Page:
The pathogenesis of late-onset AMD has been attributed to intralysosomal accumulation of glycogen and the presence of autophagic vacuoles, causing disruption of muscle fibers.7 The net muscle protein degradation, shown to occur in late-onset AMD,2, 8, 32, 33 is now believed to be a major contributing factor to the muscle weakness and wasting of this disease. However, both the cause and mechanism of the increased muscle proteolysis are uncertain, although proteolysis is believed to take place via lysosomal autophagy.19 Conceptually, when the lysosomal hydrolytic glycogenolytic pathway is interfered with,5 as occurs in acid α-glucosidase deficiency, it is likely that increased proteolysis occurs33 to provide amino acids for use as an alternative source of muscle fuel. Although muscle lysosomal α-glucosidase has only one sixth the glycogenolytic activity that is potentially available from cytosolic phosphorylation,5 glycogenolysis derived from lysosomal hydrolysis is constantly active in normal resting muscle,5 for example during sleep, whereas muscle glycogenolysis via phosphorylation only takes place during muscle contraction and is minimal or absent during sleep. The combination of a high-protein, low-carbohydrate diet and conditioning aerobic exercise therapy was devised to counteract the pathogenic effect of increased muscle glycogen deposition and decreased muscle protein synthesis.13 The low-carbohydrate intake is geared to minimize both intra- and extralysosomal glycogen accumulation, whereas protein and alanine supplementation is intended to increase muscle protein synthesis and minimize net muscle degradation, modifying the two pathogenic processes occurring in late-onset AMD.7, 32, 33 In addition, the daily submaximal aerobic exercise is geared to decrease the demand for muscle glycogenolysis and increase the utilization of intramuscular fatty acids, as occurs in normal subjects as a consequence of daily conditioning exercise.15 A decrease in demand for muscle glycogenolysis should also decrease the demand for amino acids as an alternative source of fuel and further decrease muscle proteolysis.

Recent studies on the mechanisms of skeletal-muscle destruction and resistance to ERT in the murine knock-out AMD model by Raben and coworkers9, 26 highlights the important differences between type I and type II muscle fibers in AMD. Type II fibers, but not type I fibers, contain large regions of autophagic vacuoles that are believed to be responsible for skeletal-muscle damage and for interfering with efficient trafficking of replacement enzyme to lysosomes.9 These investigators postulate that the failure to hydrolyze glycogen to glucose, a fundamental lesion in AMD, may set up a nutritionally deprived state that induces a continuous autophagic buildup in type II fibers, resulting in profound disorganization of the microtubular structure and resultant muscle dysfunction.9 Reversal of this pathogenic process may further explain how NET slows the deterioration in muscle function. It has long been recognized that mammalian skeletal muscle has the potential to alter its phenotype, and that regular submaximal aerobic exercise is the most effective means of increasing type I skeletal-muscle fibers and decreasing type II fibers.11 At the same time, the enhanced nutritional state and frequent supplementation with alanine provided by NET would be expected to minimize periods of muscle nutritional deprivation.18 Both these therapeutic interventions should minimize the development of autophagic vacuoles and thereby minimize muscle destruction, as was histochemically demonstrated in two sibling patients with juvenile AMD.31 Assuming the above postulates to be true, NET should also slow the deterioration of both muscle function and respiratory function in adult-onset AMD. Indeed, once NET was complied with by our patients, the rate of deterioration in muscle function slowed significantly; the rate of deterioration in respiratory function appears also to have been slowed, but the data are less clear.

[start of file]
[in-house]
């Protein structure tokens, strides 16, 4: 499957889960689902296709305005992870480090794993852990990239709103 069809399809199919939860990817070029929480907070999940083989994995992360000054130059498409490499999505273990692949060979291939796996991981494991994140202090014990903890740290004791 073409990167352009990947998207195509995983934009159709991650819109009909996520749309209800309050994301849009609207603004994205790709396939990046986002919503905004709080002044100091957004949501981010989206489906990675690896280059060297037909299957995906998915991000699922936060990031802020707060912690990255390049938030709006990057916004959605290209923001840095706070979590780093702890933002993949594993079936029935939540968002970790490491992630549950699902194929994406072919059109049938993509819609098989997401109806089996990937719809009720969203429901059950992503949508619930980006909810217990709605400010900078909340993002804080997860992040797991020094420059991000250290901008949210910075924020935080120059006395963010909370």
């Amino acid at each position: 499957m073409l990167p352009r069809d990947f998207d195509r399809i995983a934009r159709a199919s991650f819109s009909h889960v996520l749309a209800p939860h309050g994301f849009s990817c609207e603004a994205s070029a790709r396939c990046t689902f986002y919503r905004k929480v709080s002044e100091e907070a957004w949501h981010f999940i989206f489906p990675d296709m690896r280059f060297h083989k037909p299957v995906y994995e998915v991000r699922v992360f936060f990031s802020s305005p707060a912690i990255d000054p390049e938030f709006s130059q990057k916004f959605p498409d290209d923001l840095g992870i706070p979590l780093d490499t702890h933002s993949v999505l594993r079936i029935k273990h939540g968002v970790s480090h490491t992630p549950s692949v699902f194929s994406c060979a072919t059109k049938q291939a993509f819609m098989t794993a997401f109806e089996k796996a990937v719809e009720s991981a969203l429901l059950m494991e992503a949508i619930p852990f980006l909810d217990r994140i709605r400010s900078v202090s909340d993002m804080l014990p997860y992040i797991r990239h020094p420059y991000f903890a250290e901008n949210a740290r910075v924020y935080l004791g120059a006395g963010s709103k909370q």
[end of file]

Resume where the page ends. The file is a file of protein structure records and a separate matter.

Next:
This uncontrolled prospective study demonstrates that the relentless deterioration in muscle function of adult-onset AMD can be slowed, thus significantly improving the natural history of this disease. Furthermore, this study demonstrates that a genetically inherited myopathic disease can be significantly modified by attempting to correct the disturbed intermediary metabolism resulting from the inherited enzyme deficiency, in this case by nutritional and exercise therapy. This is a further example of how appropriate nutrition and exercise can be utilized as effective therapy for the muscle glycogen storage diseases.27, 29 This study reinforces the recent observation of Motlagh et al.,23 who observed that a substantial number of adult patients with various forms of muscular dystrophy failed to meet their dietary and protein requirements, thus further impairing their muscle strength.

The beneficial effect of NET for adult-onset AMD needs to be confirmed in a large prospective randomized multicenter study, where caregivers would need to emphasize and monitor the importance of therapeutic compliance. Other questions that need to be addressed are whether continued compliance with NET slows the progression of the disease process indefinitely, and whether institution of NET soon after the onset of symptoms prevents or minimizes muscle deterioration. Now that rhGAA enzyme is commercially available, it is pertinent to determine whether ERT can improve skeletal muscle function in adult-onset AMD and whether the concurrent use of NET may enhance the effect of ERT. Data from clinical trials in the infantile form of AMD indicate that cardiac muscle responds well to ERT, whereas the response of skeletal muscle is highly variable.1, 34 The skeletal-muscle response to ERT in late-onset patients (3 years' administration in three juvenile patients), was also variable.35 Similarly, ERT administration in the murine knock-out model of the disease reversed the pathology in cardiac muscle and type I skeletal-muscle fibers, but type II fibers were resistant to ERT.9, 26 If indeed NET acts by decreasing the number of type II fibers and minimizes the number and size of autophagic vacuoles, then institution of NET should theoretically enhance the action of the exogenously administered GAA enzyme.


  1. Top of page
  2. Abstract
  6. Acknowledgements

This research was supported in part by The Children's Pompe Foundation, and Genzyme Corporation.


  1. Top of page
  2. Abstract
  6. Acknowledgements